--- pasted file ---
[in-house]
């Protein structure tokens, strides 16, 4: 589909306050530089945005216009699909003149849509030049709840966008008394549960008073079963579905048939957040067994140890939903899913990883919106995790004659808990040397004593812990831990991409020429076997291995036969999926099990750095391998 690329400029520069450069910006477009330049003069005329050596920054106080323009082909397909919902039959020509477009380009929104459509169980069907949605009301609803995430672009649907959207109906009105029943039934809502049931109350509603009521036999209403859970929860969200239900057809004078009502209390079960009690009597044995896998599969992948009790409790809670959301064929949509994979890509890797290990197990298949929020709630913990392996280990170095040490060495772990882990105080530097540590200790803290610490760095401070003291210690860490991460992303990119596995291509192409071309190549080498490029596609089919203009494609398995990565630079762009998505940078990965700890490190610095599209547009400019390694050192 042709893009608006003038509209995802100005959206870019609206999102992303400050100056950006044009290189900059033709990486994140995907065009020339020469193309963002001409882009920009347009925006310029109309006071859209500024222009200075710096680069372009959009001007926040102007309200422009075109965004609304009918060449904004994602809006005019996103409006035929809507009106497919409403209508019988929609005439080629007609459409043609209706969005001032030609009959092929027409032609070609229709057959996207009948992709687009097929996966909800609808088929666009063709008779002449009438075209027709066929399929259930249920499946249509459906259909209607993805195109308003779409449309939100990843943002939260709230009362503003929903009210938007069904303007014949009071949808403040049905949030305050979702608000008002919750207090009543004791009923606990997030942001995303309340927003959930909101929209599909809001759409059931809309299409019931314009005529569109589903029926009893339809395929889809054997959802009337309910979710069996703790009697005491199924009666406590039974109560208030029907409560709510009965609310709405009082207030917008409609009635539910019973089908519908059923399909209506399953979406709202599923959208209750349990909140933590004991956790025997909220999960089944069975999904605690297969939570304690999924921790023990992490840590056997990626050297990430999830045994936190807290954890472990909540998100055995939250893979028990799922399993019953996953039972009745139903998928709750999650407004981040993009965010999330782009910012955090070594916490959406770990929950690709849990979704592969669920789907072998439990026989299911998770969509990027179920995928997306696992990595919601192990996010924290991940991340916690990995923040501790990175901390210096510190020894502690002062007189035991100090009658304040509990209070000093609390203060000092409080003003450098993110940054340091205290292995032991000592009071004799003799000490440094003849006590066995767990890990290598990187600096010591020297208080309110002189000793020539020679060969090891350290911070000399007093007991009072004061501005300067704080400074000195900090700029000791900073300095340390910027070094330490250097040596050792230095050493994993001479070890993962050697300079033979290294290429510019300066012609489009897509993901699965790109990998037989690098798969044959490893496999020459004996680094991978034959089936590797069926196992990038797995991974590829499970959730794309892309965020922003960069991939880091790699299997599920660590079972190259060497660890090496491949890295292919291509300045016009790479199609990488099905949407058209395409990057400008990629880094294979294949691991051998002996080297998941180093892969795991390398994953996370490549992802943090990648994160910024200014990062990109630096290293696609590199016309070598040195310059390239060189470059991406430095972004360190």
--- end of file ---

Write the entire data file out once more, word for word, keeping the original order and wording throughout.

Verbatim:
[in-house]
């Protein structure tokens, strides 16, 4: 589909306050530089945005216009699909003149849509030049709840966008008394549960008073079963579905048939957040067994140890939903899913990883919106995790004659808990040397004593812990831990991409020429076997291995036969999926099990750095391998 690329400029520069450069910006477009330049003069005329050596920054106080323009082909397909919902039959020509477009380009929104459509169980069907949605009301609803995430672009649907959207109906009105029943039934809502049931109350509603009521036999209403859970929860969200239900057809004078009502209390079960009690009597044995896998599969992948009790409790809670959301064929949509994979890509890797290990197990298949929020709630913990392996280990170095040490060495772990882990105080530097540590200790803290610490760095401070003291210690860490991460992303990119596995291509192409071309190549080498490029596609089919203009494609398995990565630079762009998505940078990965700890490190610095599209547009400019390694050192 042709893009608006003038509209995802100005959206870019609206999102992303400050100056950006044009290189900059033709990486994140995907065009020339020469193309963002001409882009920009347009925006310029109309006071859209500024222009200075710096680069372009959009001007926040102007309200422009075109965004609304009918060449904004994602809006005019996103409006035929809507009106497919409403209508019988929609005439080629007609459409043609209706969005001032030609009959092929027409032609070609229709057959996207009948992709687009097929996966909800609808088929666009063709008779002449009438075209027709066929399929259930249920499946249509459906259909209607993805195109308003779409449309939100990843943002939260709230009362503003929903009210938007069904303007014949009071949808403040049905949030305050979702608000008002919750207090009543004791009923606990997030942001995303309340927003959930909101929209599909809001759409059931809309299409019931314009005529569109589903029926009893339809395929889809054997959802009337309910979710069996703790009697005491199924009666406590039974109560208030029907409560709510009965609310709405009082207030917008409609009635539910019973089908519908059923399909209506399953979406709202599923959208209750349990909140933590004991956790025997909220999960089944069975999904605690297969939570304690999924921790023990992490840590056997990626050297990430999830045994936190807290954890472990909540998100055995939250893979028990799922399993019953996953039972009745139903998928709750999650407004981040993009965010999330782009910012955090070594916490959406770990929950690709849990979704592969669920789907072998439990026989299911998770969509990027179920995928997306696992990595919601192990996010924290991940991340916690990995923040501790990175901390210096510190020894502690002062007189035991100090009658304040509990209070000093609390203060000092409080003003450098993110940054340091205290292995032991000592009071004799003799000490440094003849006590066995767990890990290598990187600096010591020297208080309110002189000793020539020679060969090891350290911070000399007093007991009072004061501005300067704080400074000195900090700029000791900073300095340390910027070094330490250097040596050792230095050493994993001479070890993962050697300079033979290294290429510019300066012609489009897509993901699965790109990998037989690098798969044959490893496999020459004996680094991978034959089936590797069926196992990038797995991974590829499970959730794309892309965020922003960069991939880091790699299997599920660590079972190259060497660890090496491949890295292919291509300045016009790479199609990488099905949407058209395409990057400008990629880094294979294949691991051998002996080297998941180093892969795991390398994953996370490549992802943090990648994160910024200014990062990109630096290293696609590199016309070598040195310059390239060189470059991406430095972004360190």